Monday, May 1, 2017


“Tongue tied” means unable to speak, usually from being nervous. This week, we give a special slant to this expression --when you can’t speak because the words themselves seem to be tangled up in your mouth, getting in the way of each other.

Talking about how you must adopt a special “mouth shape” for clear English, we move from the lips (last week’s posting) to another critical mouth part, the tongue.

Like lips, the tongue must be free of tension (Russian speakers especially!). It should rest in a concave shape, with the center lower than the edges, somewhat like a bowl. When not speaking, an American’s tongue falls into this “default position,” relaxed at the bottom of the mouth with the tongue tip (the “front edge of that bowl”) touching the back of the lower front teeth.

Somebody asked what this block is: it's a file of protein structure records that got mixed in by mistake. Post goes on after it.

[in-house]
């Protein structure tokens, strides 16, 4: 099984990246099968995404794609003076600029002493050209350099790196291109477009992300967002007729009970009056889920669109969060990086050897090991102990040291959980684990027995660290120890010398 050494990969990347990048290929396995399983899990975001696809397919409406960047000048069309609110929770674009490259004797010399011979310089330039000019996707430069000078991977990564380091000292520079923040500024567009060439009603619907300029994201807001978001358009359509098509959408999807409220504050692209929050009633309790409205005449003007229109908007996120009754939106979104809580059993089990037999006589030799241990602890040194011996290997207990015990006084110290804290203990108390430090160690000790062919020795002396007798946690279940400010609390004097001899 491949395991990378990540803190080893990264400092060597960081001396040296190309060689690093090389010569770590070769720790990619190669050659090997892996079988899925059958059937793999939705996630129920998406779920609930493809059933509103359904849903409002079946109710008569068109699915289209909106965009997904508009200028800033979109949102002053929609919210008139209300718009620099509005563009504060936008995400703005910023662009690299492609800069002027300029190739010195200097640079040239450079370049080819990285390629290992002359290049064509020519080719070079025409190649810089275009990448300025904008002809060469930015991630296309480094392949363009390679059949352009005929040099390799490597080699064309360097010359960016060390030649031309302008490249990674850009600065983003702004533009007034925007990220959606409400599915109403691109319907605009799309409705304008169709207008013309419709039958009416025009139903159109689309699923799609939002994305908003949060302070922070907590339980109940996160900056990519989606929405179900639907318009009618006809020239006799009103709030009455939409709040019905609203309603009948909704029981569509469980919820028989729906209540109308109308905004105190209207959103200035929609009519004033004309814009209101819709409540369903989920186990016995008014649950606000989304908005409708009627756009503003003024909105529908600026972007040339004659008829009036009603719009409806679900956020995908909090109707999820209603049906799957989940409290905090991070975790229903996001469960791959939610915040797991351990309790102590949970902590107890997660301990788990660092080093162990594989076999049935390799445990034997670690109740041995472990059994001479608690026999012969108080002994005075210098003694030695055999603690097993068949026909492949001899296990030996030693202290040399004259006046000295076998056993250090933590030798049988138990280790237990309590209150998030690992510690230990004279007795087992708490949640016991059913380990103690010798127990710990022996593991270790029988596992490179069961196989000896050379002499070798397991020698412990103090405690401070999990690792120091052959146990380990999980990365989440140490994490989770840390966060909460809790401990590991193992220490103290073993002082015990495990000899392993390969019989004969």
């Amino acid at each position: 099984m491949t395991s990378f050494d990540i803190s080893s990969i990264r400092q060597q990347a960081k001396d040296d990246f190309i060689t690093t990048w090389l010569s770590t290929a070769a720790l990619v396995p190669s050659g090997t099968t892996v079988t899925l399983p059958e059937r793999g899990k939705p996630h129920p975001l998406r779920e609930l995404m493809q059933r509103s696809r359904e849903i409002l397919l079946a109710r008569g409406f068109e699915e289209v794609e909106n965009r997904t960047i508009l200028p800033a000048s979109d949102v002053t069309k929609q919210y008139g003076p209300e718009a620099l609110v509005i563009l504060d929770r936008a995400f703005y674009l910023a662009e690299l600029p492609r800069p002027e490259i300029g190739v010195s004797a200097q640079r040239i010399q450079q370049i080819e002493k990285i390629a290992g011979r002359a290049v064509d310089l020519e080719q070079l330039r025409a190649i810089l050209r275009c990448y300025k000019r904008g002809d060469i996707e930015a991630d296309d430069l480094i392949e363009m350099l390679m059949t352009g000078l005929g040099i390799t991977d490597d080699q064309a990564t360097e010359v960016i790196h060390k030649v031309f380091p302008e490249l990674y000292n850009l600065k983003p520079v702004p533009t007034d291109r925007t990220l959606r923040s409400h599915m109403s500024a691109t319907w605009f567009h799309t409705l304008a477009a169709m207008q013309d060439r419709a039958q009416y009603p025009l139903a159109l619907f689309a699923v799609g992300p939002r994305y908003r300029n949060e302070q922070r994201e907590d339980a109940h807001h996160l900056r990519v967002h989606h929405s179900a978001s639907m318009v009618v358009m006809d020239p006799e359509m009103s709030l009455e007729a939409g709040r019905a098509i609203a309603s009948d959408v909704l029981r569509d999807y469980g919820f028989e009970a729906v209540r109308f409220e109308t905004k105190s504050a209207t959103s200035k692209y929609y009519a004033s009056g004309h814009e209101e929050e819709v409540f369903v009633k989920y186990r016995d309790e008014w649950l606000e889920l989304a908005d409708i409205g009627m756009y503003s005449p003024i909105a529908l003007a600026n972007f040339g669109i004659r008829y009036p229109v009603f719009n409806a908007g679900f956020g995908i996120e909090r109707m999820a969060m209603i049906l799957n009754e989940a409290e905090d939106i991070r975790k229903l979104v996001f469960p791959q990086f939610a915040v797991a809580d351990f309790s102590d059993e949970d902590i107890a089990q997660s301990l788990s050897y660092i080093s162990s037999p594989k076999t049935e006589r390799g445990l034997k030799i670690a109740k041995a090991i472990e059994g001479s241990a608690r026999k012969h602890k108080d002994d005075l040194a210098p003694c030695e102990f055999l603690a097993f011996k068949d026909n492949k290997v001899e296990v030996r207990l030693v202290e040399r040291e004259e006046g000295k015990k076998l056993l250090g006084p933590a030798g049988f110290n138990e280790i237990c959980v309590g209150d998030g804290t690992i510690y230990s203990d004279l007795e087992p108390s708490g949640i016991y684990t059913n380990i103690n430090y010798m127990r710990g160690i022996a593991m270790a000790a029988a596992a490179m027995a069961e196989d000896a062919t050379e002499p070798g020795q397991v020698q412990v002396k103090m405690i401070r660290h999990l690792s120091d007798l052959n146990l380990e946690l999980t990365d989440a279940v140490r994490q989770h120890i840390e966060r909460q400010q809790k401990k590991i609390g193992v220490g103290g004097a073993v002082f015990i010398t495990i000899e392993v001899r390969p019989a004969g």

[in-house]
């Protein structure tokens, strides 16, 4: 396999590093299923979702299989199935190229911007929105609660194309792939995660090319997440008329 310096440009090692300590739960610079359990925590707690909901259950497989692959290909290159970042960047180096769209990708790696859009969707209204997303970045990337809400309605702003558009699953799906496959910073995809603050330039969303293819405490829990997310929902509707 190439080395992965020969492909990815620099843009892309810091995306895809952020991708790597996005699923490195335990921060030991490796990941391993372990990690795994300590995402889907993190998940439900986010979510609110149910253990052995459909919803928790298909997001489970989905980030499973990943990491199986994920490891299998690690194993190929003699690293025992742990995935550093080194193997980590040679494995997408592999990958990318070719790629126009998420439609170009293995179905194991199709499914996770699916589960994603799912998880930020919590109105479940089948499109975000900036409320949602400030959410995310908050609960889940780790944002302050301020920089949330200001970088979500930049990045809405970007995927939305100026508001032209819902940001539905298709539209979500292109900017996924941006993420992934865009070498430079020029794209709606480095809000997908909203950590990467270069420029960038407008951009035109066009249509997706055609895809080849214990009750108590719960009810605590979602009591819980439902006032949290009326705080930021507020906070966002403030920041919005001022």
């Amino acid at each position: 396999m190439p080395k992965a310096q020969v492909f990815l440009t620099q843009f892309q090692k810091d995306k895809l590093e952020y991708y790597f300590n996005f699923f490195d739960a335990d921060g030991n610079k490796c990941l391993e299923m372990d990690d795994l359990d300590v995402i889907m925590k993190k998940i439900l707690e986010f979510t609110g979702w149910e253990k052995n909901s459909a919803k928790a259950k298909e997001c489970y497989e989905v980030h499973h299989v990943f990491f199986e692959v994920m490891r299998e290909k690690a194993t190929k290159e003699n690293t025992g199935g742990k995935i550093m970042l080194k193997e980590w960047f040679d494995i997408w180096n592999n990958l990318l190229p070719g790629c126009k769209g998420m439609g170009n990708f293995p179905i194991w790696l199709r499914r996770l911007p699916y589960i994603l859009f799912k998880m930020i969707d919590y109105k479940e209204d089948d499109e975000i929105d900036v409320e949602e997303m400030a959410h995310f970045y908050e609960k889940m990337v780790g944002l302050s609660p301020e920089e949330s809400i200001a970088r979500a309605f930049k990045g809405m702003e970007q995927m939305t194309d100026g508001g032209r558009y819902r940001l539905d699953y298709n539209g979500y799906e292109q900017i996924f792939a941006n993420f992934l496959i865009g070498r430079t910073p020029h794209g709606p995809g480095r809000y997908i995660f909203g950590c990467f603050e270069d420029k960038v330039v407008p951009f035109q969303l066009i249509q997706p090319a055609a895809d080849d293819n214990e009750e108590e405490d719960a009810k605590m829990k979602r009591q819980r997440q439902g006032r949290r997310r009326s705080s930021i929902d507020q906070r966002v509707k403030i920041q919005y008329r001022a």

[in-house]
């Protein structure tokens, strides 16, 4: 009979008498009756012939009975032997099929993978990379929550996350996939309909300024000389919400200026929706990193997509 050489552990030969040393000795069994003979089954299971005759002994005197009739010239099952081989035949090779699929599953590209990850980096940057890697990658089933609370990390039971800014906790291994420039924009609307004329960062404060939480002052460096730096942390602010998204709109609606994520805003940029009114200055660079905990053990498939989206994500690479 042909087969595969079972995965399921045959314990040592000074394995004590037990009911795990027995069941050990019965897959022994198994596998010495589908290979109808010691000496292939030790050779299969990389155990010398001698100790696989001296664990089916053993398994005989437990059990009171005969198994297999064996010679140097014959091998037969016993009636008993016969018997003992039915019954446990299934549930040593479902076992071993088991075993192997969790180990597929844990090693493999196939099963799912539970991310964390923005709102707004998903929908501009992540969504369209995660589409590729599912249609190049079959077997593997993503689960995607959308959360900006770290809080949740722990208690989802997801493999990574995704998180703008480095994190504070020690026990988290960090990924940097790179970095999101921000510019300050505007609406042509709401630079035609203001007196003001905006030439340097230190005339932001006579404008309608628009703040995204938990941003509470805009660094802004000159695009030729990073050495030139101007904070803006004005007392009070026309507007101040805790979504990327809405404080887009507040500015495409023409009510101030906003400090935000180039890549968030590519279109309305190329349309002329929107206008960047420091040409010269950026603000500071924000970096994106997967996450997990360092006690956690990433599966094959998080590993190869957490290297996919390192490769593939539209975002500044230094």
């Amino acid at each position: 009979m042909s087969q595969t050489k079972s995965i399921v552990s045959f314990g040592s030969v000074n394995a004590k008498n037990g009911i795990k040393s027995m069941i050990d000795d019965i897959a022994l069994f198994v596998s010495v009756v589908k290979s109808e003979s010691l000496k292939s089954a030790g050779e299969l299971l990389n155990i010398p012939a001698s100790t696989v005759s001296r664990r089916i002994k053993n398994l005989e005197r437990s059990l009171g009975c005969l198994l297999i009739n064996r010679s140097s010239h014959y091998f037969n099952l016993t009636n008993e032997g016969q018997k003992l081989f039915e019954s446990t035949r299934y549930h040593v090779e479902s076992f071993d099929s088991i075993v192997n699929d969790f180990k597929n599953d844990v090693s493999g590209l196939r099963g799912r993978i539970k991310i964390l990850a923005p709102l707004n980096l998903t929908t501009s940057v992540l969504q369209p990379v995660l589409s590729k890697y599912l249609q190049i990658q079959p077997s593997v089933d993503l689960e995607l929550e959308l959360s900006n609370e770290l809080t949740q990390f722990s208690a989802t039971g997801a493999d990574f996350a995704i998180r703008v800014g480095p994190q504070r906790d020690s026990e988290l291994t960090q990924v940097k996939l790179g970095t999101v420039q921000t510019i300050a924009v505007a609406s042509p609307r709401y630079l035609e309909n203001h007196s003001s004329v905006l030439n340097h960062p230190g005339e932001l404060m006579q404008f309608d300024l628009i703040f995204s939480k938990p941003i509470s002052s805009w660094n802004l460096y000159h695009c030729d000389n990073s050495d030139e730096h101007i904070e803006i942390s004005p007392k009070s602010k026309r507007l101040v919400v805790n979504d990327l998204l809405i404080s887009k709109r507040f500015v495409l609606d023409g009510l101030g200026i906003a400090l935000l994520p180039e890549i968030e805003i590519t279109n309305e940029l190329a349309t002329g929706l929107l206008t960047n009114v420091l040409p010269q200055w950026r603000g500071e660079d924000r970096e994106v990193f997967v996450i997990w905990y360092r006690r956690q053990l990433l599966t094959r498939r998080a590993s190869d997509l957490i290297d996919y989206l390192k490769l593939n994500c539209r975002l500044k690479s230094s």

This resting position makes it easy to say “uh” (technically called the “schwah”). We use “uh” all the time…when we’re thinking before speaking (uh, well, uh, let me think about that); when we say any vowel sound in an unstressed syllable (“photography” becomes “phuh – TOG – ruh – phy”); and as a common vowel sound itself (punish, double, flutter).

The tongue tip is used more than any other part of the tongue for many troublesome consonants in English, such as the D, T, N and L –especially hard for East and Southeast Asian speakers. To get this right, you need instruction and practice, but even then, it’s possible only when your tongue starts from a concave position.

And the TH – EVERYBODY’s problem—requires your tongue tip to touch lightly between the upper and lower front teeth. Looking in the mirror, you must see that tongue tip jutting out between your teeth for just a second, to get the English TH right.

Next week’s tip concerns two final ways to add power and confidence to your American English speech: opening your jaw more broadly than ever, and “power breathing,” as opera singers and Olympic swimmers do best!